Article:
In spite of these developments, there are a number of references to the continued presence of Nubian Christians in the sixteenth century and even the seventeenth. The last known reference to them dates from the year 1742, when a missionary friar reported hearing of a small surviving colony of Christians living somewhere in the vicinity of the Third Cataract of the Nile. It was said, however, that there were neither priests nor monks among them.
Meanwhile, active propagation of Islam began in central Sudan early in the sixteenth century, within the territories of the Funj sultanate. At the invitation of the Funj rulers, a number of learned religious mystics came to found schools at various places, mostly along the middle reaches of the White Nile, above the site of present-day Khartoum. Sudanese tradition attributes the Islamization of the country entirely to these pioneers, whose biographies are preserved in the extraordinary Tabaqat (story) written by Wad Dayfallah, set down at the beginning of the nineteenth century.
The missionaries were all schooled in the Sufi tradition and were either members or founders of turuq (orders). In traditional Sufi fashion, they did not travel around the country but settled in a single place and gathered disciples about them. The disciples later went forth to carry the teachings of their masters to other parts of the Sudan and Nubia; as often as not, they became wali (founders of local orders) in their own right. It is therefore not surprising that Sudanese and Nubian Islam came to be dominated by the Sufic traditions of tariqah and wali. By modern times the faith of the Nubians had come to include a whole galaxy of local saints; indeed, more than 150 such saints were recognized in the single Lower Nubian community of Dehmit in the 1960s. After the founding of the Mirghaniyyah or Khatmiyyah order in the last century, however, the majority of Nubians also became affiliated with this very widespread sect, which has branches both in the Sudan and in Saudi Arabia.
The formal teaching of Islam seems to have been confined largely to the Funj territories in the central Sudan, the areas where large numbers of Arab migrants had already settled. There is virtually no evidence of bedouin migrations to the driest parts of Nubia, comprising BATN AL-HAJAR and the more southerly parts of Lower Nubia, and there is also no evidence of formal religious schools in this area before the nineteenth century. It is not surprising, therefore, that the last surviving mention of Christians in Nubia comes from just this region or that Burckhardt (1822, pp. 136-37), at the beginning of the nineteenth century, found that the Nubians here had only the sketchiest knowledge of Islamic doctrine. Their nominal conversion to Islam can probably be attributed simply to the circumstance of Ottoman rule, which was established in Lower Nubia and Batn al-Hajar sometime in the sixteenth century.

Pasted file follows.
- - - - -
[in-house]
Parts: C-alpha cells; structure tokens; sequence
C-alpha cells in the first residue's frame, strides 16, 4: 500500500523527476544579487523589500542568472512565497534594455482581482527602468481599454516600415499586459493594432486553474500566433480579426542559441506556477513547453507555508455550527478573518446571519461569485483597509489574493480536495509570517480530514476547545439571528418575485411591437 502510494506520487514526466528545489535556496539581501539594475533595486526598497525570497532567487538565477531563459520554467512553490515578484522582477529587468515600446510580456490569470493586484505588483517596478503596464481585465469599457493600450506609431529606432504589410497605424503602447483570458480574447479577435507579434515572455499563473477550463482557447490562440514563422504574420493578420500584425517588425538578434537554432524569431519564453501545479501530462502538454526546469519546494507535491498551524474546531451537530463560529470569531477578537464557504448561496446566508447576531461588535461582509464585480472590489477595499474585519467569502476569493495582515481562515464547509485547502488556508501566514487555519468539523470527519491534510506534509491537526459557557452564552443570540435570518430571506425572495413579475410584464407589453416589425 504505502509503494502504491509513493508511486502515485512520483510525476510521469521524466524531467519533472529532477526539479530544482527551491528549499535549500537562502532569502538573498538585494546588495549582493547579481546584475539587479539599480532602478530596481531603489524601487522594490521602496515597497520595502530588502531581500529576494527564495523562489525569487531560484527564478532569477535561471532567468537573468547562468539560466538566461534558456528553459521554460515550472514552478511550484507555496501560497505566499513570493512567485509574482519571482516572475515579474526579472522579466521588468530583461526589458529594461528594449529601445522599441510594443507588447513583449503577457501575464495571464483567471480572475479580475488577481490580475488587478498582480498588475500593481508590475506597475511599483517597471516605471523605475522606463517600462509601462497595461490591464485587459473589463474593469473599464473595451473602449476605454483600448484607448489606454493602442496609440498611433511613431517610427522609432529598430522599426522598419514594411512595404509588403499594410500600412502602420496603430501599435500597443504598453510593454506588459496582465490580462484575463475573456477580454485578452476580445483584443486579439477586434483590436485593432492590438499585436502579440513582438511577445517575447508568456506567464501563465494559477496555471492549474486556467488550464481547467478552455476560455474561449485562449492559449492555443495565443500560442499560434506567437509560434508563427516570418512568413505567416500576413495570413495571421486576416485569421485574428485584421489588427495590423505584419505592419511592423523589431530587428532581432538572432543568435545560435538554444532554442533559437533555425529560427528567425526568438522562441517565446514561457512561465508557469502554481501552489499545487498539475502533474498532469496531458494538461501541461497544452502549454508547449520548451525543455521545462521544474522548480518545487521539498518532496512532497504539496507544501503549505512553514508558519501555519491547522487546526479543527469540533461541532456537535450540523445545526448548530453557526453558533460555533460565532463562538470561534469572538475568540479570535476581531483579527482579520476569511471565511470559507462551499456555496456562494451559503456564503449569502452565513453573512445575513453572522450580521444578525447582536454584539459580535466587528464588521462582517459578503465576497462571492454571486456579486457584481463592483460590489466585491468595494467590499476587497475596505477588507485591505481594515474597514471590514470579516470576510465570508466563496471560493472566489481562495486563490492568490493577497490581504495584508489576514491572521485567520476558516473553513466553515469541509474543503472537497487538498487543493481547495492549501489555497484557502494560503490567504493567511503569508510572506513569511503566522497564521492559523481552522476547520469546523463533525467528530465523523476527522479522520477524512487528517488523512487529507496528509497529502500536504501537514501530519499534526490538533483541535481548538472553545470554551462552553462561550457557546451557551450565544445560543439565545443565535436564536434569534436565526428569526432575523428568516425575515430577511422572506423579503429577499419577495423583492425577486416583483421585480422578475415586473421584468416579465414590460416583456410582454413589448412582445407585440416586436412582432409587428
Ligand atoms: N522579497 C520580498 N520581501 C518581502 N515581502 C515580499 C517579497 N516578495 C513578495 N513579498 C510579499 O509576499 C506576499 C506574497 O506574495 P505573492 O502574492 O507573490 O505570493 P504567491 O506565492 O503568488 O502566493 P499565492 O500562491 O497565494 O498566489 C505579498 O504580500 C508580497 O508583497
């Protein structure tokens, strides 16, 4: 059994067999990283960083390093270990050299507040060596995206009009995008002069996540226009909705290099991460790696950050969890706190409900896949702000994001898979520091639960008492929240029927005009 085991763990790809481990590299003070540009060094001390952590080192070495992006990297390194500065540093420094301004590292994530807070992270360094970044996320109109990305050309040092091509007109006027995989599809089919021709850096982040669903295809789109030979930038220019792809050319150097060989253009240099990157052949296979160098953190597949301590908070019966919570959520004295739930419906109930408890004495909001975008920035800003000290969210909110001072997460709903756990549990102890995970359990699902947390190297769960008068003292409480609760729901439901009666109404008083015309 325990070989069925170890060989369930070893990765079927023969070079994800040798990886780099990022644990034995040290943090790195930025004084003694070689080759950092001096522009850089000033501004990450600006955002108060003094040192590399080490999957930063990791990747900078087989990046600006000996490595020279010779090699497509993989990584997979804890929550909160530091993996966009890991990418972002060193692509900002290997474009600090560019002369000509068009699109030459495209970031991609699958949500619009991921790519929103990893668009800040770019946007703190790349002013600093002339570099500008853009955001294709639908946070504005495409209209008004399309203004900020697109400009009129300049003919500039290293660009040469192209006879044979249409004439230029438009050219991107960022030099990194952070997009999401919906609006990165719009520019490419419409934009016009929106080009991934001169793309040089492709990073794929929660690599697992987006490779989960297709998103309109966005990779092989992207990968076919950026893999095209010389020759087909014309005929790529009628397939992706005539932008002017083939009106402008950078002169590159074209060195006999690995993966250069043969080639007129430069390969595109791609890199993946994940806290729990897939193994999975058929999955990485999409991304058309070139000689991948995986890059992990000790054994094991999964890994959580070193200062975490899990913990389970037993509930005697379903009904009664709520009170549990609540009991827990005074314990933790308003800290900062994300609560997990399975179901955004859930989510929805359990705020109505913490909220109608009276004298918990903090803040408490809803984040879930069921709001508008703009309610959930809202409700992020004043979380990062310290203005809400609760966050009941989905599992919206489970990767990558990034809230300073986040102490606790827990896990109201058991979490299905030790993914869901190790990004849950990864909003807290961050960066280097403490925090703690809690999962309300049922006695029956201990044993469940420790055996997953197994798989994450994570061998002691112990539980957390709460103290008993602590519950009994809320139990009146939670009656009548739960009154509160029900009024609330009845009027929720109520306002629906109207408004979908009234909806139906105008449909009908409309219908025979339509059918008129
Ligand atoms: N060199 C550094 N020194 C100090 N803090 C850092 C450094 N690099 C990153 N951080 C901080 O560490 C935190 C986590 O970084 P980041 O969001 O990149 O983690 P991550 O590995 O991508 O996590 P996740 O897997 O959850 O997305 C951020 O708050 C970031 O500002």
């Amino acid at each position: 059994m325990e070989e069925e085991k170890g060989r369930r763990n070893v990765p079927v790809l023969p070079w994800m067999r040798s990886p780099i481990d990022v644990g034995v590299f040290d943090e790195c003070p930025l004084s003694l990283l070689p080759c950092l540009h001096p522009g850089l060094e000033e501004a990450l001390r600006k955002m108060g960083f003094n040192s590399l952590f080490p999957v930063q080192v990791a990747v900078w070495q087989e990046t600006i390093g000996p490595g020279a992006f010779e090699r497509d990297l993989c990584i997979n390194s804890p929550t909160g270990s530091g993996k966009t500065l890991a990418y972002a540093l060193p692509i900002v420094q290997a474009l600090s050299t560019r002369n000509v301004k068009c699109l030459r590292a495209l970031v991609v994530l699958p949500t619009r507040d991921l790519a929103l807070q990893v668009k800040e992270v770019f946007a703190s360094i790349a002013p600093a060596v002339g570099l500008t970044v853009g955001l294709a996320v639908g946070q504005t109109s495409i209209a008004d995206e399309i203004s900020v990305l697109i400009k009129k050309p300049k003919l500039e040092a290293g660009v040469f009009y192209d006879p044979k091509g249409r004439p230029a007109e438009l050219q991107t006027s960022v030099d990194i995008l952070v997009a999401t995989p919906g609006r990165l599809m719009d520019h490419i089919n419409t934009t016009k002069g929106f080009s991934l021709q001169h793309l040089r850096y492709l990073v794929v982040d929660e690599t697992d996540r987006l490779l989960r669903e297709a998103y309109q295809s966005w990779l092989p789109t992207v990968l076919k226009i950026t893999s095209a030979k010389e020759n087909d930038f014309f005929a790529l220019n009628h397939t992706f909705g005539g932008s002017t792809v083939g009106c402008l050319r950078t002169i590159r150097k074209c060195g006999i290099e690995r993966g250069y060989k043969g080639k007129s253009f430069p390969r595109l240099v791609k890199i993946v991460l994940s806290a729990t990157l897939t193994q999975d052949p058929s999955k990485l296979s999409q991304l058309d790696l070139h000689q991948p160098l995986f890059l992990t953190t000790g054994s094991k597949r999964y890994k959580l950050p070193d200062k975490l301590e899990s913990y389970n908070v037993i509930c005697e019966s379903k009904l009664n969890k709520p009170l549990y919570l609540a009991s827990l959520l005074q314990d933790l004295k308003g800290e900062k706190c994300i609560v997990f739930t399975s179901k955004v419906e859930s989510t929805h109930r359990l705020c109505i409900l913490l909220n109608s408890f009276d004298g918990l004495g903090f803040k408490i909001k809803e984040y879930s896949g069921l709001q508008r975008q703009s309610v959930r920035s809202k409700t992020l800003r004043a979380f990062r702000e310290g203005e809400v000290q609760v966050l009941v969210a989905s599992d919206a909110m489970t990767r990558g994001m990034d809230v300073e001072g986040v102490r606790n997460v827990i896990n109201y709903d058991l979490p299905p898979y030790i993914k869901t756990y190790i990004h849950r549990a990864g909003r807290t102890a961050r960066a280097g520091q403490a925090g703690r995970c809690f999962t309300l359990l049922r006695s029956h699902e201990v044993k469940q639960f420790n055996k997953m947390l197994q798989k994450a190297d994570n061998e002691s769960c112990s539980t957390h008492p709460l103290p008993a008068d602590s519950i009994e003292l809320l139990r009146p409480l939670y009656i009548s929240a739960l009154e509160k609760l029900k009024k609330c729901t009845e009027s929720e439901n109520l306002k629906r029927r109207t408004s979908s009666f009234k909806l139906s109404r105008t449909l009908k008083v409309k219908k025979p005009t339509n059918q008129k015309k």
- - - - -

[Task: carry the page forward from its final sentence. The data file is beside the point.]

In the nineteenth century, two factors contributed to the development of a fuller Islamic religious life among the Nubians. The first was the reestablishment of Egyptian administrative control over Sudan, following the invasion of Ismail Pasha in 1821-1822. This led to the establishment of Egyptian colonies, and of mosques and schools in many of the towns of Sudan. The second factor was the founding of the Mirghaniyyah or Khatmiyyah religious order by Muhammad ‘Uthman al-Mirghani, who resided for a time at Dongola and who married a Nubian woman. Nubian- speaking descendants of the Mirghani family have continued to govern the order down to the present day, and so the Nubians can in some sense claim it as their own.
In the nineteenth and twentieth centuries, under Egyptian and, later, British rule, the Nubian peoples came increasingly to rely on education as a means for social and economic advancement. They became, and remain today, by far the most highly educated population element in the Sudan, and their dedication to learning has included religious as well as secular learning. Thus has it come about that the Nubians, whose knowledge of Islam two hundred years ago was no more than minimal, have today a reputation for exceptional piety among their Sudanese and Egyptian neighbors.
- Adams, W. Y. Nubia, Corridor to Africa, pp. 539-91. Princeton, N.J., 1977.
- Burckhardt, J. L. Travels in Nubia, 2nd ed., London, 1822.
- Hasan, Y. F. The Arabs and the Sudan, pp. 90-181. Edinburgh, 1967.
- Kennedy, J. G., ed. Nubian Ceremonial Life. Berkeley, Calif., 1978.
- Macmichael, H. A. A History of the Arabs in the Sudan, 2 vols. London, 1922.
- Trimingham, J. S. Islam in the Sudan. London, 1949.
WILLIAM Y. ADAMS